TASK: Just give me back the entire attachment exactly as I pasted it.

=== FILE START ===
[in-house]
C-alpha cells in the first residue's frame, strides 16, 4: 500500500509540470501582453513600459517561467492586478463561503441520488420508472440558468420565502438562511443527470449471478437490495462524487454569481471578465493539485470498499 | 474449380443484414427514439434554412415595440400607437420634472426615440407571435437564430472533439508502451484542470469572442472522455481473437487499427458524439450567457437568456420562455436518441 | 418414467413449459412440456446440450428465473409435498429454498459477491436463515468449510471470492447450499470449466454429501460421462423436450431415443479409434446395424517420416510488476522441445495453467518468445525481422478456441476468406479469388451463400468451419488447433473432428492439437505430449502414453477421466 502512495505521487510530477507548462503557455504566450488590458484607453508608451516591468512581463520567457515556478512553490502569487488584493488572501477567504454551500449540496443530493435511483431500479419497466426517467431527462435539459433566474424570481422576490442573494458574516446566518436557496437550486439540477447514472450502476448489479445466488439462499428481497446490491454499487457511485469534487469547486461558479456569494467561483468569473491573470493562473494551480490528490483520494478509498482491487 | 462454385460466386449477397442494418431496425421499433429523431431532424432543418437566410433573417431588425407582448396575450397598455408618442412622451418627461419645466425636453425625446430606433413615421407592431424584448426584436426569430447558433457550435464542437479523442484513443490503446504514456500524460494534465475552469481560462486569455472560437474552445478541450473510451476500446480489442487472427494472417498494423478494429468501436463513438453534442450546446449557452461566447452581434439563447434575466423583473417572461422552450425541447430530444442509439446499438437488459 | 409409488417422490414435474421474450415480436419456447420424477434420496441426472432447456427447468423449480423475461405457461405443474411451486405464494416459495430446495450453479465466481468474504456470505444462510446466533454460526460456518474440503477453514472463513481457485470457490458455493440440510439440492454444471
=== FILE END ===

[in-house]
C-alpha cells in the first residue's frame, strides 16, 4: 500500500509540470501582453513600459517561467492586478463561503441520488420508472440558468420565502438562511443527470449471478437490495462524487454569481471578465493539485470498499 | 474449380443484414427514439434554412415595440400607437420634472426615440407571435437564430472533439508502451484542470469572442472522455481473437487499427458524439450567457437568456420562455436518441 | 418414467413449459412440456446440450428465473409435498429454498459477491436463515468449510471470492447450499470449466454429501460421462423436450431415443479409434446395424517420416510488476522441445495453467518468445525481422478456441476468406479469388451463400468451419488447433473432428492439437505430449502414453477421466 502512495505521487510530477507548462503557455504566450488590458484607453508608451516591468512581463520567457515556478512553490502569487488584493488572501477567504454551500449540496443530493435511483431500479419497466426517467431527462435539459433566474424570481422576490442573494458574516446566518436557496437550486439540477447514472450502476448489479445466488439462499428481497446490491454499487457511485469534487469547486461558479456569494467561483468569473491573470493562473494551480490528490483520494478509498482491487 | 462454385460466386449477397442494418431496425421499433429523431431532424432543418437566410433573417431588425407582448396575450397598455408618442412622451418627461419645466425636453425625446430606433413615421407592431424584448426584436426569430447558433457550435464542437479523442484513443490503446504514456500524460494534465475552469481560462486569455472560437474552445478541450473510451476500446480489442487472427494472417498494423478494429468501436463513438453534442450546446449557452461566447452581434439563447434575466423583473417572461422552450425541447430530444442509439446499438437488459 | 409409488417422490414435474421474450415480436419456447420424477434420496441426472432447456427447468423449480423475461405457461405443474411451486405464494416459495430446495450453479465466481468474504456470505444462510446466533454460526460456518474440503477453514472463513481457485470457490458455493440440510439440492454444471